Leo Correa/AP

Regarding Schumer's comment, Netanyahu's Likud party said in a statement that "Israel is not a banana republic but an independent and proud democracy" that elected the prime minister.

"Contrary to Schumer's words, the Israeli public supports a complete victory over Hamas, rejects any international dictate to establish a Palestinian terrorist state, and opposes the return of the Palestinian Authority to Gaza," the statement read. The senator "is expected to respect Israel's elected government and not undermine it," the party said. "This is always true, and even more so in wartime."

The dispute over whether the U.S. is pulling support for Israel comes about five months into Israel's siege of the Gaza Strip, where it is attempting to destroy the Hamas network and free Israeli and international hostages.

Palestinian Islamist militants carried out an unprecedented incursion from Gaza into southern Israel by air, land and sea on Oct. 7, 2023, killing more than 1,200 people and taking 253 others hostage, according to Israeli authorities. More than 31,000 Palestinians have been killed and more than 72,000 others have been injured in Gaza since Oct. 7, according to the Hamas-run Gaza Health Ministry.

Rising international pressure on Israel over some of its tactics in accomplishing its military goals means a hostage or cease-fire deal is less likely in the near future, the senior Israeli official told ABC News. But the official said a positive international perception in general has become more important than ammunition because, he said, Israel can defeat its enemies on the battlefield but would lose the war if it becomes a pariah state.

The United Nations and other organizations have warned that Gaza is on the brink of famine due to the limited amount of food and humanitarian aid entering the coastal enclave, particularly in the north, which has been isolated by the Israeli military and largely cut off from aid for weeks, according to the U.N.

Hunger in Gaza is at a "catastrophic level" and more than 90% of Gaza's population of 2.2 million people faces acute food insecurity, the U.N. Relief and Works Agency for Palestine Refugees in the Near East (UNRWA) said Tuesday.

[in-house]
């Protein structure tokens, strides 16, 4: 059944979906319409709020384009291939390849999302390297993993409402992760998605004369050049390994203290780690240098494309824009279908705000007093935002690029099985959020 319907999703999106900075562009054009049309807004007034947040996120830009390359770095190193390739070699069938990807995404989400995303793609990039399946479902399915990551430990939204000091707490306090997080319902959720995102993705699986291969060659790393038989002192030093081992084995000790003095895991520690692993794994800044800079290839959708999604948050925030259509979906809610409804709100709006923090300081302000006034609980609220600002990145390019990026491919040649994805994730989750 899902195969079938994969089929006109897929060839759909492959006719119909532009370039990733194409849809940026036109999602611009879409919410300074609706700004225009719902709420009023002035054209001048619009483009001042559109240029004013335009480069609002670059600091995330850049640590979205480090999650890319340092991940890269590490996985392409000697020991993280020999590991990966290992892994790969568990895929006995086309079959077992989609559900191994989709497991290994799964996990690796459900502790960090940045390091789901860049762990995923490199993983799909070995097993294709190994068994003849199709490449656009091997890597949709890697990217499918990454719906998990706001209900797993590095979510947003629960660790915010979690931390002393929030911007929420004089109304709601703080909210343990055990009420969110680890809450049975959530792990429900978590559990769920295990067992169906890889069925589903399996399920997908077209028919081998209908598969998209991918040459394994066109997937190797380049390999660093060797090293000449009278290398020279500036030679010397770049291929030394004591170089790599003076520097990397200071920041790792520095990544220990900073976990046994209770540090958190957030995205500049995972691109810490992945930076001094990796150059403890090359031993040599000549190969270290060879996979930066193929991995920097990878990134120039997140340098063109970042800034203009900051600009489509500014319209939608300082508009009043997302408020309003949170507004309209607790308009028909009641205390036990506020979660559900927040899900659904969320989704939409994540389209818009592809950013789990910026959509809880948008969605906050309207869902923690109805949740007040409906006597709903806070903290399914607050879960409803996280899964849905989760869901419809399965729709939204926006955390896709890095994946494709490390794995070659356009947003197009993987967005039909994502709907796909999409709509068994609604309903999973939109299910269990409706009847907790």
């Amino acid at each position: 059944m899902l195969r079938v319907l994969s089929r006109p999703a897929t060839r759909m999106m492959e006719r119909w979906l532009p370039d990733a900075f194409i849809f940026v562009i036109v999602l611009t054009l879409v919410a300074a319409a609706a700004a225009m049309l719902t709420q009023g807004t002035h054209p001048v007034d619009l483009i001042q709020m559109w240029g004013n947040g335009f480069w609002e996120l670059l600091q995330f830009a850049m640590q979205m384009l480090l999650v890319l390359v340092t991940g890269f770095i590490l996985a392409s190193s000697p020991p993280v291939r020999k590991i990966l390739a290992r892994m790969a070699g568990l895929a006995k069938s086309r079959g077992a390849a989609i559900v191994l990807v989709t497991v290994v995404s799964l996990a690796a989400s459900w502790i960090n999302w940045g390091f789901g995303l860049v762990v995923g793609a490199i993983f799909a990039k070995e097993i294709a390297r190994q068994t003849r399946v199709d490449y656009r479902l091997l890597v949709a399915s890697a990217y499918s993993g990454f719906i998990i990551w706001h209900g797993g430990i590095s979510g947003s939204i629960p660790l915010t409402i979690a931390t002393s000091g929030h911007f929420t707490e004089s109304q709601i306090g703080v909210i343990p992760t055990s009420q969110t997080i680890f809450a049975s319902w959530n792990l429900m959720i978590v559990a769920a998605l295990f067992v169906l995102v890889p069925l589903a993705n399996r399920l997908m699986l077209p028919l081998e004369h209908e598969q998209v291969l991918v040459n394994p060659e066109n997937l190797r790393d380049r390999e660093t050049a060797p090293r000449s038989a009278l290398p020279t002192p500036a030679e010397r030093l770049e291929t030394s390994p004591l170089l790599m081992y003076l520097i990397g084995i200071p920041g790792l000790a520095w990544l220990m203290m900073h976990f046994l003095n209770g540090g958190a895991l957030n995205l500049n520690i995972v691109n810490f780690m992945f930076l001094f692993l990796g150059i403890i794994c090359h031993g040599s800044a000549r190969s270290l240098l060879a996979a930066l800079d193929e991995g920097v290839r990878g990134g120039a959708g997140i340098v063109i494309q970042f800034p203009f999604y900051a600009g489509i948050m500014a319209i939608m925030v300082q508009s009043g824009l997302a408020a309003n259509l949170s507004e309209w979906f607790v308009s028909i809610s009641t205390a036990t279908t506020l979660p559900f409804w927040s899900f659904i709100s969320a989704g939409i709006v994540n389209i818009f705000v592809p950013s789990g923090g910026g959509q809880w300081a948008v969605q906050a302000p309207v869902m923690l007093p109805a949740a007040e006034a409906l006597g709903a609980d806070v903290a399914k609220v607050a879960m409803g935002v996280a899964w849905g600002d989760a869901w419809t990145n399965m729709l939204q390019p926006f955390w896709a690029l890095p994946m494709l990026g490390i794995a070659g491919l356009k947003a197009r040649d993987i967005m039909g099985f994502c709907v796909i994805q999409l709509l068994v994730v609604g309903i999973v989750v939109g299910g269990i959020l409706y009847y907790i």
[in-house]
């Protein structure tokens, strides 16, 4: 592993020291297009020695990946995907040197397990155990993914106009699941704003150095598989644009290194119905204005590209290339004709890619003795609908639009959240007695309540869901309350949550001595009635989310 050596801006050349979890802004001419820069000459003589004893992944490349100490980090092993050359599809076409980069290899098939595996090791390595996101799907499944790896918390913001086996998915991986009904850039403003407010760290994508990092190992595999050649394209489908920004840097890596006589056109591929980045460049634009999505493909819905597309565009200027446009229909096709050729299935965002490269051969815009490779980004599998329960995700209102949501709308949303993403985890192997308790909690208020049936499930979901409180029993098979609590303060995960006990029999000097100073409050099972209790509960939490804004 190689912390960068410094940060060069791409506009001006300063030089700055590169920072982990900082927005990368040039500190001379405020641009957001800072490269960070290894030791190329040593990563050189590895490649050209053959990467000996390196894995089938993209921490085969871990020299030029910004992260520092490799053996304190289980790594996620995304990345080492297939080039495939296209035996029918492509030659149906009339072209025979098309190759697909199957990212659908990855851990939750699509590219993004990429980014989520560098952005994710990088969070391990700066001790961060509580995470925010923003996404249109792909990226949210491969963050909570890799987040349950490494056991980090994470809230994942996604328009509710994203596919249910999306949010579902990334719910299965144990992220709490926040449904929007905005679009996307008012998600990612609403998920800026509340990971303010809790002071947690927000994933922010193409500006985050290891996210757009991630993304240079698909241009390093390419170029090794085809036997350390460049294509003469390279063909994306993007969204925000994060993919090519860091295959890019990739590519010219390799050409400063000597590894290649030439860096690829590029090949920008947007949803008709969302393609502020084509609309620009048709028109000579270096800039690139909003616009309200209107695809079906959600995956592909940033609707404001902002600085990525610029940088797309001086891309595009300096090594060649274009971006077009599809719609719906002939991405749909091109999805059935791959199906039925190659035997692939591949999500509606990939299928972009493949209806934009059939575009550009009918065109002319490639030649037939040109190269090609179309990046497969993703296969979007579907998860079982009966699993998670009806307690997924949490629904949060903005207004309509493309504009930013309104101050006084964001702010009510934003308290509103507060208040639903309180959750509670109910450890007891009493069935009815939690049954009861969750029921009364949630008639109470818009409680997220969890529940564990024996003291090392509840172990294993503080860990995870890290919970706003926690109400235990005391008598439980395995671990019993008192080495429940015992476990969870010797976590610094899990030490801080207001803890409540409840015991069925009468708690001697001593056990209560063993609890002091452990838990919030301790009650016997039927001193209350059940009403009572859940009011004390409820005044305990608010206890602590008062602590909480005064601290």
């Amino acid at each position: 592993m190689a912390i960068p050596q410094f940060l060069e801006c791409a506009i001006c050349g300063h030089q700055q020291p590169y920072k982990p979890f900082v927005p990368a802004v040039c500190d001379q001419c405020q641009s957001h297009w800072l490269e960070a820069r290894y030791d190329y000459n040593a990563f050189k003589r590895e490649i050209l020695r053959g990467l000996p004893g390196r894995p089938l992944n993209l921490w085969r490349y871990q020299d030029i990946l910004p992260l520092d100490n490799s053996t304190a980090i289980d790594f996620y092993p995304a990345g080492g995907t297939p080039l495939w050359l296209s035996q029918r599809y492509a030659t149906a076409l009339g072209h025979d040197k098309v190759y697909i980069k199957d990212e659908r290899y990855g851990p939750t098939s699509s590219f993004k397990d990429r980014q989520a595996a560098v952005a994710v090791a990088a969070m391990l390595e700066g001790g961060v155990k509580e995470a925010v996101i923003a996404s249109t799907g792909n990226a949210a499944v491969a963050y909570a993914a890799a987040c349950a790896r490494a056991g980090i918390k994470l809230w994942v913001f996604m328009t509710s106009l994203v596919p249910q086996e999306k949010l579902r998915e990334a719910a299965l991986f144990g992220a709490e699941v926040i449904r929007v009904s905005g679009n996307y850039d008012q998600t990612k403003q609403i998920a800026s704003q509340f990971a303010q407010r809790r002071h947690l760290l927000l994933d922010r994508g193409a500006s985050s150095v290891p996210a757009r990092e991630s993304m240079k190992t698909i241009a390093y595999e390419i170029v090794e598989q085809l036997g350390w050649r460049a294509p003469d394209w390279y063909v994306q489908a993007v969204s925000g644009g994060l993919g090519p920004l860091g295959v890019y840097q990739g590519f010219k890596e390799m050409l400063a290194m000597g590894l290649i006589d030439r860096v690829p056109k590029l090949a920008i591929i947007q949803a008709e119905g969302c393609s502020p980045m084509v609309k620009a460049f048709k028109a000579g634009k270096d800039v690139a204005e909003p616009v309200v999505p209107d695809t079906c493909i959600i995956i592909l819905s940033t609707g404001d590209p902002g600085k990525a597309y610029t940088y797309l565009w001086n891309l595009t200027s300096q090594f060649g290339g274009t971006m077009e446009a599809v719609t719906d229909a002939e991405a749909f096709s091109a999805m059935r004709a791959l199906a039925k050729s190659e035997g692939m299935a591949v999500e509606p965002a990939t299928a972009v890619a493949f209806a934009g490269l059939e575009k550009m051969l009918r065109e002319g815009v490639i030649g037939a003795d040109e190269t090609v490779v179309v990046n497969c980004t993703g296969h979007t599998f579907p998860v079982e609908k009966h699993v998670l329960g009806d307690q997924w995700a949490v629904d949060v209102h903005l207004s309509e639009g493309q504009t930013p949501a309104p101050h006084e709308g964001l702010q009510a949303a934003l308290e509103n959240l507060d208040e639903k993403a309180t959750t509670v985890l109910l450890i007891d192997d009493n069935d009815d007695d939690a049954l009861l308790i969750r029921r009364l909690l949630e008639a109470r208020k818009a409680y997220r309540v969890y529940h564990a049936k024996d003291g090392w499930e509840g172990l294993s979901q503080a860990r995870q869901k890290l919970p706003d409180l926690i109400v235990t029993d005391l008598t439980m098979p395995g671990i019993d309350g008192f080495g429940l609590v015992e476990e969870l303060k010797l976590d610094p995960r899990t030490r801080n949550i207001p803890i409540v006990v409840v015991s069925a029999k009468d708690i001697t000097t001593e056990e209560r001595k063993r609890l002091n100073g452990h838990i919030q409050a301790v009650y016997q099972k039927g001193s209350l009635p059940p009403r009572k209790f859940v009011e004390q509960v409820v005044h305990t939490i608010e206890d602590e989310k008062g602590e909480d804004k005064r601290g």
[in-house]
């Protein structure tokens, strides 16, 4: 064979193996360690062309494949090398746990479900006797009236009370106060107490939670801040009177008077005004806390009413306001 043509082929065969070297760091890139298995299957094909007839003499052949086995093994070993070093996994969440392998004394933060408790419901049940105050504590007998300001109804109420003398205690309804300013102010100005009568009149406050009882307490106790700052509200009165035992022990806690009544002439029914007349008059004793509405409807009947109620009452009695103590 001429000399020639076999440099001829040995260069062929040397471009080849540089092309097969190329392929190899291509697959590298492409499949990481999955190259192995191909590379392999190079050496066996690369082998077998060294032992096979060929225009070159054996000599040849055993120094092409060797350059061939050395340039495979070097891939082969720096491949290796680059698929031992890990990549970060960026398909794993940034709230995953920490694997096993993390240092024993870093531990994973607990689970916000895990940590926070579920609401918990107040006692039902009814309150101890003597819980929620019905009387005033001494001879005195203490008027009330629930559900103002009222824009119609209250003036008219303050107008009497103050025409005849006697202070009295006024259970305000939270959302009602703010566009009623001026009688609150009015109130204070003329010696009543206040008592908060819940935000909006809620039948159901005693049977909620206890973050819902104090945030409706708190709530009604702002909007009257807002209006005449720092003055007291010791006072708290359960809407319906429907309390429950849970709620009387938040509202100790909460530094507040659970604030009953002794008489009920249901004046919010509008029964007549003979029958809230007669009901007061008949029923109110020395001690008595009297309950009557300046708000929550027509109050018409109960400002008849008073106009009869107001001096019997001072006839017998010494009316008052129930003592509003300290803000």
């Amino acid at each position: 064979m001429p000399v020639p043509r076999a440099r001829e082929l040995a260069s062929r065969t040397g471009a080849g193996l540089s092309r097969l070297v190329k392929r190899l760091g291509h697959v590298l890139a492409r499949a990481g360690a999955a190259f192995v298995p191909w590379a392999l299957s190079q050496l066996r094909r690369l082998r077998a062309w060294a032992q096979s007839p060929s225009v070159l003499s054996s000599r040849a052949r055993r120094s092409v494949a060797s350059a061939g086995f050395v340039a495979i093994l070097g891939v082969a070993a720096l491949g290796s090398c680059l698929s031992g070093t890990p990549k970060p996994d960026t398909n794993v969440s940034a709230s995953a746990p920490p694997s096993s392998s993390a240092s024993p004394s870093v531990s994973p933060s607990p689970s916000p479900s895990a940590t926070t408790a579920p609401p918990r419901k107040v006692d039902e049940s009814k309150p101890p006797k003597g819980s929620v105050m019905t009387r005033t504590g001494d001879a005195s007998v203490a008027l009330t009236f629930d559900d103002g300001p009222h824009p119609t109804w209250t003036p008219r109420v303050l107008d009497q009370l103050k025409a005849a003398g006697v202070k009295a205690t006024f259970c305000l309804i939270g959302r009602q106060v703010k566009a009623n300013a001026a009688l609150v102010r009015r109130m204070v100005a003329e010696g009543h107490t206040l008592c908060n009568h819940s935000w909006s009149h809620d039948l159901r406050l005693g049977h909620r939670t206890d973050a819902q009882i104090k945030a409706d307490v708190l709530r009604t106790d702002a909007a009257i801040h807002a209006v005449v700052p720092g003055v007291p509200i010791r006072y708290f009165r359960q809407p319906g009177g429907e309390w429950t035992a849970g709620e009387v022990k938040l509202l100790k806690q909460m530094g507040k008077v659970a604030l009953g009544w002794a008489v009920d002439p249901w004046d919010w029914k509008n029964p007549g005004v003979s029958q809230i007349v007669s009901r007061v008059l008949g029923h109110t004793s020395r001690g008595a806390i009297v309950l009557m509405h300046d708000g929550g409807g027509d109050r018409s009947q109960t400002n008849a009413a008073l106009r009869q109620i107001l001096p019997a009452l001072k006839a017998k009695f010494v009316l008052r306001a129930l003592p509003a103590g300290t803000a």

The U.S. Central Command announced over the weekend that it had begun dropping water and meals into northern Gaza, while also deploying the first of some 1,000 U.S. troops to the coast to build a pier that will be able to facilitate more aid.

Humanitarian aid being airdropped from a military aircraft over the Gaza Strip, March 11, 2024.
Jordanian army/AFP via Getty Images

Col. Elad Goren, head of Israel's Civil Department of the Coordination of Government Activities in the Territories (COGAT), told ABC News on Thursday that Israeli officials are listening to U.S. criticism that more aid is needed.

"Yes, of course," Goren said.

The maritime corridors, airdrops and truck convoys supplying aid are also running into the headwinds of Israeli politics. A significant proportion of the country supports blocking aid to Gaza, the senior Israeli official said.

That position puts those factions in Israel at direct odds with top Biden aides and Schumer, who argue increased humanitarian aid is not in conflict with Israeli security.

Israeli Ambassador to the U.S. Michael Herzog on Thursday called Schumer's comments calling for a new election in Israel "counterproductive."

"Israel is a sovereign democracy. It is unhelpful, all the more so as Israel is at war against the genocidal terror organization Hamas, to comment on the domestic political scene of a democratic ally. It is counterproductive to our common goals," Herzog said in a post on X, formerly Twitter.

ABC News' MaryAlice Parks, Nadine El-Bawab and Mary Kekatos contributed to this story.